I haven’t written too much about Deodato’s layouts, but once he started doing this style of art, he began to get a bit more adventurous with his layouts. We saw a bit of this above when Nick Fury appeared with inset panels over his image, but here we get Ant-Man bursting out of the first panel, which is a clever way for Deodato to emphasize him before we realize how small he is compared to Emma. I’m not too sure if the ants are drawn in or not – Ant-Man’s (is that Scott Lang again? [Edit: As Travis points out, of course it is, as Emma calls him “Mr. Lang.” Hey, it’s a post about art – why would I read the dialogue?]) feet don’t appear to be resting on them as much as placed adjacent to them, with the ants showing up after Deodato drew his figure. Emma is a fairly typical Deodato female, in that her face is a bit tapered down to her chin, with her cheekbones almost forming a shelf on her face, and Deodato puts her in a somewhat less ridiculous outfit than some of her other ones. I don’t know if he’s using a model for Emma, but her expression in Panel 3 is very nice, as Deodato, when he’s not drenching her face in black, does a nice job with her angry eyes and scornful look.
I cut off the top of this double-page spread, but I did just want to show the destruction that the no-longer-Mindless One wreaks, because it’s an interesting example of what Deodato is doing. In the background, if he or Martin is Photoshopping in a cityscape, it’s very well done. It’s blended into the scene with heavy blacks, so it does look like Deodato drew it in or at least sketched it in so Martin could layer blacks on top. In the foreground, the twisted metal is also almost drawn without an abundance of holding lines, as Deodato and Martin use shadows and long black shapes to help create the carnage. The overturned car is another example of how Deodato is drawing things these days. He uses a bare minimum of lines, relying on Martin to fill in the blanks with spot blacks, and the smoke is completely created with blacks and colors. The Mindless One is a typical Deodato monster in this new era, with soft lines creating its form and thick blacks filling in the wrinkles on its skin. I don’t know how Deodato and Martin created this page, but it’s nicely done.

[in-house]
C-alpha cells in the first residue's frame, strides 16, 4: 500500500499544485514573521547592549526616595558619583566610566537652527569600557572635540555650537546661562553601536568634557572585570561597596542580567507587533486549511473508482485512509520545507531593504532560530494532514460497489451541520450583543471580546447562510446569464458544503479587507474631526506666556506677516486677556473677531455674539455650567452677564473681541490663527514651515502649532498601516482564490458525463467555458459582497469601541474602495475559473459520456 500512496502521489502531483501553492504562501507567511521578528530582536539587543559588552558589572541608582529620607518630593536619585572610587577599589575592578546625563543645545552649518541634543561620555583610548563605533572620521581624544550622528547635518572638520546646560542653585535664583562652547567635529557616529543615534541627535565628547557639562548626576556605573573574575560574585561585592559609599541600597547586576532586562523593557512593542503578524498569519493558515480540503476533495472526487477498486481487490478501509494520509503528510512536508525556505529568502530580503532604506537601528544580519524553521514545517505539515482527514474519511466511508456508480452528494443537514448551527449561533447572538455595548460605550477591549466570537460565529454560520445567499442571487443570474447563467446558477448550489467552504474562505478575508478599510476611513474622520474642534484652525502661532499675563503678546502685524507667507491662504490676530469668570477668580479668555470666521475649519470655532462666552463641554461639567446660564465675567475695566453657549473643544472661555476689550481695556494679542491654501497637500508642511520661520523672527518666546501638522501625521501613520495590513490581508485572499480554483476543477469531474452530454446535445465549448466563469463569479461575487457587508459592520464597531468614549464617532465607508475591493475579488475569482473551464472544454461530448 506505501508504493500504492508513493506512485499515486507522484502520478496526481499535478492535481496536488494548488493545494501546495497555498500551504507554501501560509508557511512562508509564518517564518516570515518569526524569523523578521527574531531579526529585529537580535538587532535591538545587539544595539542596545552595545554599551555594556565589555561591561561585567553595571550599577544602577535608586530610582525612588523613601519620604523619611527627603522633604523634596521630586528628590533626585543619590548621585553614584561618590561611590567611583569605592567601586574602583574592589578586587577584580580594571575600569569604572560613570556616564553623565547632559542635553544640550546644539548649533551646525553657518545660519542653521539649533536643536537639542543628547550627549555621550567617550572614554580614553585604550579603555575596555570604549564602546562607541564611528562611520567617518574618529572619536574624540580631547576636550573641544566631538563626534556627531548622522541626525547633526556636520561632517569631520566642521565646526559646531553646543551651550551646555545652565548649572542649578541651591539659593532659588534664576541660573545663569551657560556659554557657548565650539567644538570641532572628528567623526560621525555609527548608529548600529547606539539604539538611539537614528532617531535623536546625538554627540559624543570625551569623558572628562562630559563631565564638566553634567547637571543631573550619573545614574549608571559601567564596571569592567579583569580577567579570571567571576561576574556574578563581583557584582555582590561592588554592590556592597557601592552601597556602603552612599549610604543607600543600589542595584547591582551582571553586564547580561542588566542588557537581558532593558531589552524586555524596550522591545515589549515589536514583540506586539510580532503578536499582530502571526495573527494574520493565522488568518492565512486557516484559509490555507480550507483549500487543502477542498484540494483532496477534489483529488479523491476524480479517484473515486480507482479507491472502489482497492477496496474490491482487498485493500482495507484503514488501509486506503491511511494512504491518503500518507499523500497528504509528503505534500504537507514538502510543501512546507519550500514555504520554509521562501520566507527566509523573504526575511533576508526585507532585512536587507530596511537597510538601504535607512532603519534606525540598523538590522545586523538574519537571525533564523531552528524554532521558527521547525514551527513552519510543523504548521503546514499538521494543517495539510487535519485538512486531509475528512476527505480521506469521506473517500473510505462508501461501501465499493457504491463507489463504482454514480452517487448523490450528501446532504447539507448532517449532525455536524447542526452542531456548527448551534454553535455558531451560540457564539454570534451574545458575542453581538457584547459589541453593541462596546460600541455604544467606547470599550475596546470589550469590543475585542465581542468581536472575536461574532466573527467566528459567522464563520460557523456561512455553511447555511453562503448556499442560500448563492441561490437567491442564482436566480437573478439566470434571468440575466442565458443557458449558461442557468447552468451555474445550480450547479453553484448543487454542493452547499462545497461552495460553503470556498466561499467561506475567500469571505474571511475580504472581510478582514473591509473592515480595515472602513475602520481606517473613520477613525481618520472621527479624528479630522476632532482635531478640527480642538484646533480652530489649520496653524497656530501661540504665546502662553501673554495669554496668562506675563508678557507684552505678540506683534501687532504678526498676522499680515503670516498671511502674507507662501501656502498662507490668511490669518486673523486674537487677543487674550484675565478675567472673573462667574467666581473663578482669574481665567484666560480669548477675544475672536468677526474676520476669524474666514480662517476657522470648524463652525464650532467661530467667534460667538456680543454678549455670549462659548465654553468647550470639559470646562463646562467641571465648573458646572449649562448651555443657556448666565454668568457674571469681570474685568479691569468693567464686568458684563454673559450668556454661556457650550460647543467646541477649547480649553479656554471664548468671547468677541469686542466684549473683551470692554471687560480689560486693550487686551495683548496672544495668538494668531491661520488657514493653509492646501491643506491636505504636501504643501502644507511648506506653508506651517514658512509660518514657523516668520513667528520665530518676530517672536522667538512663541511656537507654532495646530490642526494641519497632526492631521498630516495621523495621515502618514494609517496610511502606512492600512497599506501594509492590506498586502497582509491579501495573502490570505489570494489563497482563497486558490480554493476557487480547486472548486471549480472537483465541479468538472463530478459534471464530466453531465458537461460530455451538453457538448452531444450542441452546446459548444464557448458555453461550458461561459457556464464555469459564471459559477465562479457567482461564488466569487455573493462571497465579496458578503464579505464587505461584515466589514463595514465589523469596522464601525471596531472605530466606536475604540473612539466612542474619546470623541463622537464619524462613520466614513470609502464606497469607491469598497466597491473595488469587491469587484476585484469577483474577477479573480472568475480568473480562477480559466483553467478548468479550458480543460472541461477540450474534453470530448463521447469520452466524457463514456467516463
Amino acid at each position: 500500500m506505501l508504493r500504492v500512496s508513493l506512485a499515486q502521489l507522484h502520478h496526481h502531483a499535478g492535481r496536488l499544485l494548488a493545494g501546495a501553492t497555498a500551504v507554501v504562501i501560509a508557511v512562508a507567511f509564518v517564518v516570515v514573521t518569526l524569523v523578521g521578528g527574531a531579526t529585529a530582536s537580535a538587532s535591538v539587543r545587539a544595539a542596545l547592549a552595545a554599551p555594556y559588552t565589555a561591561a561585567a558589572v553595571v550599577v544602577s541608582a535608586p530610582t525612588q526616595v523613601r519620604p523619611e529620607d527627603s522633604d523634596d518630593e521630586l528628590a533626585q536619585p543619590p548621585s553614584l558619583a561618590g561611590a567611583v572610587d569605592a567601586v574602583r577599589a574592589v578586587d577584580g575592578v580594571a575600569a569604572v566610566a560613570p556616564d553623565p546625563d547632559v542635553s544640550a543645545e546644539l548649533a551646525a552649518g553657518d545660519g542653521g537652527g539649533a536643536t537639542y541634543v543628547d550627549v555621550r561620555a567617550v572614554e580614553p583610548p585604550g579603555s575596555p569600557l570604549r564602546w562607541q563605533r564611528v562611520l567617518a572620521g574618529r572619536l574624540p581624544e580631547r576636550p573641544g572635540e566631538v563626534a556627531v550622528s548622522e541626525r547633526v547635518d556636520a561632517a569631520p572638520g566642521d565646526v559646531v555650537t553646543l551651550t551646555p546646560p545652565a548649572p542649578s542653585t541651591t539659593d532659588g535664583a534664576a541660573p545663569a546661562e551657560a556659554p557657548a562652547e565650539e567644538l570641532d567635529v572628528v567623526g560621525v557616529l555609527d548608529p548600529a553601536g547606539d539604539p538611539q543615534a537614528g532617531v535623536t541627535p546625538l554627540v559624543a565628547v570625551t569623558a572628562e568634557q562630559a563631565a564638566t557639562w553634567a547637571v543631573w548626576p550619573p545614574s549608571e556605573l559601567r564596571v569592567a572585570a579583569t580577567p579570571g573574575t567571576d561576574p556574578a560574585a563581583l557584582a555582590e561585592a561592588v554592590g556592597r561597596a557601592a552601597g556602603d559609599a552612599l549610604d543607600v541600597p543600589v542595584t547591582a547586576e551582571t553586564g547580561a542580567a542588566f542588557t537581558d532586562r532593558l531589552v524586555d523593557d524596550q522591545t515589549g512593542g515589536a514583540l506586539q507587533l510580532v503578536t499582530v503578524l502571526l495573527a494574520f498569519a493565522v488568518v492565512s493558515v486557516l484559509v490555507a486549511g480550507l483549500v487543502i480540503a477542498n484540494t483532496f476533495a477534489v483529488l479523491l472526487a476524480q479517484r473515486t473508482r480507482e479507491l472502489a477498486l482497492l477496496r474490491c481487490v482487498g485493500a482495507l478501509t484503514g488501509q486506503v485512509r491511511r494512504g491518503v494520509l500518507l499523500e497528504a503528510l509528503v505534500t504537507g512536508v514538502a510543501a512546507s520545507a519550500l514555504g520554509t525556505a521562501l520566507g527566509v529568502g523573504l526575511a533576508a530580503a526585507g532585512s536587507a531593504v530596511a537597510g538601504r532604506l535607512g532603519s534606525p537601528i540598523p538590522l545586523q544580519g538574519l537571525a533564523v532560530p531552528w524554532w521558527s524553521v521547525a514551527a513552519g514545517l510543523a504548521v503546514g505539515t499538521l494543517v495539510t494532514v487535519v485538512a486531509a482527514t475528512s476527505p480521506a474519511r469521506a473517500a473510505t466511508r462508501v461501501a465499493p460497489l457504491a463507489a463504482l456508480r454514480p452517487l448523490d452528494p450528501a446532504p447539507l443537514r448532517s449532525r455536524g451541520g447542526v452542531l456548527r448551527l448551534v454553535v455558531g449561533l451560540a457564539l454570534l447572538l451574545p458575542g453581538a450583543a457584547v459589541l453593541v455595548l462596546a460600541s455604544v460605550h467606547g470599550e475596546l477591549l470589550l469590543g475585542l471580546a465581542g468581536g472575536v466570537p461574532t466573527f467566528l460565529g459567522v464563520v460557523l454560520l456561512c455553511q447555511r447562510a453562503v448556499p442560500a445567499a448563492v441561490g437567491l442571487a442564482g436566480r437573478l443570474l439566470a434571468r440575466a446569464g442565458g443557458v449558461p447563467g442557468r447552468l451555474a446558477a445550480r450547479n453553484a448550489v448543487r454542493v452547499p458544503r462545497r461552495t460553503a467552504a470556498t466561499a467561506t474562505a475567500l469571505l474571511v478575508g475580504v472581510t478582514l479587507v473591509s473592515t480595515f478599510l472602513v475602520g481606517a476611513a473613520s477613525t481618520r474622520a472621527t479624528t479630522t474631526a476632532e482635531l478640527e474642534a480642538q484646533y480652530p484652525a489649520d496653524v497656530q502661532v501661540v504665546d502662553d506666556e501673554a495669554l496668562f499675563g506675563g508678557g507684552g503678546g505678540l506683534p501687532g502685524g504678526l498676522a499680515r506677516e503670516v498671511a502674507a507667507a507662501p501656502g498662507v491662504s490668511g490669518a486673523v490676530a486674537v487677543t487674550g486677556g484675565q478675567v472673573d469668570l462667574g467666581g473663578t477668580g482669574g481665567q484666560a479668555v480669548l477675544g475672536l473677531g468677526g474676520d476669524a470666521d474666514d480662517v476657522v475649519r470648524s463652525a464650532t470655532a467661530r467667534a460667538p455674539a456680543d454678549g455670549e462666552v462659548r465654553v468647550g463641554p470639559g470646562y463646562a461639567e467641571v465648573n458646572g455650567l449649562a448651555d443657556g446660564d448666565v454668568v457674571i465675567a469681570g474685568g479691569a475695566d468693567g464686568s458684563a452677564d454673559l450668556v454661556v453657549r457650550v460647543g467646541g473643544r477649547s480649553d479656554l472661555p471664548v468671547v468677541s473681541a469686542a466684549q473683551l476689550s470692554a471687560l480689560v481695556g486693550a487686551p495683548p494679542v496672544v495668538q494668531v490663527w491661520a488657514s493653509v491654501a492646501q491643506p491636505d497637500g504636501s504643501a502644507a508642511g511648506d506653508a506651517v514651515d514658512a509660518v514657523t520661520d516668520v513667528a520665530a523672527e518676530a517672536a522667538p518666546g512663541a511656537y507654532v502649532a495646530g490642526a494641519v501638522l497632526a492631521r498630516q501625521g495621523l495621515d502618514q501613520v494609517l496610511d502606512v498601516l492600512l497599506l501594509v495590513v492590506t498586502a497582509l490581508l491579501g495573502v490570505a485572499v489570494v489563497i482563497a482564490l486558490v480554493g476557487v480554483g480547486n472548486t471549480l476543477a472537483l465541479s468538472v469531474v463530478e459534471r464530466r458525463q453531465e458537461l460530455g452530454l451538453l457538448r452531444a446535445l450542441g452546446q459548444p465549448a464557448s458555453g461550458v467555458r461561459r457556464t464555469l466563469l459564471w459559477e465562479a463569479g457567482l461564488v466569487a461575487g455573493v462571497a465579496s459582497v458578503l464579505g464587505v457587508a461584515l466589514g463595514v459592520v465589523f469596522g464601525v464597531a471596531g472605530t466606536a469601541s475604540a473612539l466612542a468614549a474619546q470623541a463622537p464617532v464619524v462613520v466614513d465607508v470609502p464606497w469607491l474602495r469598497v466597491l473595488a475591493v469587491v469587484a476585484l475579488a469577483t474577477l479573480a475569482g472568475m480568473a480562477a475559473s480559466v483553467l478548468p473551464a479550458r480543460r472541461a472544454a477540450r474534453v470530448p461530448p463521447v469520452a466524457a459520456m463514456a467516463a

This is a decent example of the way Deodato has some fun with layouts, as the tilted panels help create a sense of the fight, moving us around rather jarringly as we read the page. Again, we see some very nice wreckage and a lot of blacks. Deodato hasn’t foresaken inks completely, it seems, as Panel 4 and the motion lines show. I’m kind of weirded out by the Christ pose in Panel 3. The Mindless One is about to commit suicide, so maybe Jason Aaron and Deodato are trying to tell us something. WooooOOOOOOoooooo!!!!!
I love this page design, as Ant-Man, Black Panther, and Emma drill toward the center of the Earth and Doctor Strange and the Punisher (and if Marvel doesn’t do a comedy series of the adventures of Strange and Castle after this event is over, they’re missing a HUGE opportunity!) blip out of existence. The drill is heading into the planet, so Deodato drops the panels down as we read, even after we switch to Strange and the Punisher (come on, Marvel – call it The Magician and the Maniac, and I will be all over that shit). The red of the Earth’s mantle and the red of Strange’s teleportation spell are linked from Panels 1 to 4, too, which is pretty neat. I know the layout is a bit showy, but I don’t know – I dig it. (How about Frank and the Sorceror? Or He Shoots, He Spells? Or Magic and Mayhem? I’m just spitballing here, Joey Q!)
So that’s Mike Deodato. I get that he’s not the most appreciated artist, but I generally like his work. He’s done some odd stuff over the years, but I do like that he seems to want to try new techniques and incorporates them into his art when they work. That’s pretty cool. It’s also Deodato’s 51st birthday today, so I hope he has a good one.
I think I’ll move down the South American coast tomorrow and check out one of my absolute favorite current artists. You know who it is! Come back and check it out, and never forget, like Stephen Conway did last week, that the archives are there for your edification!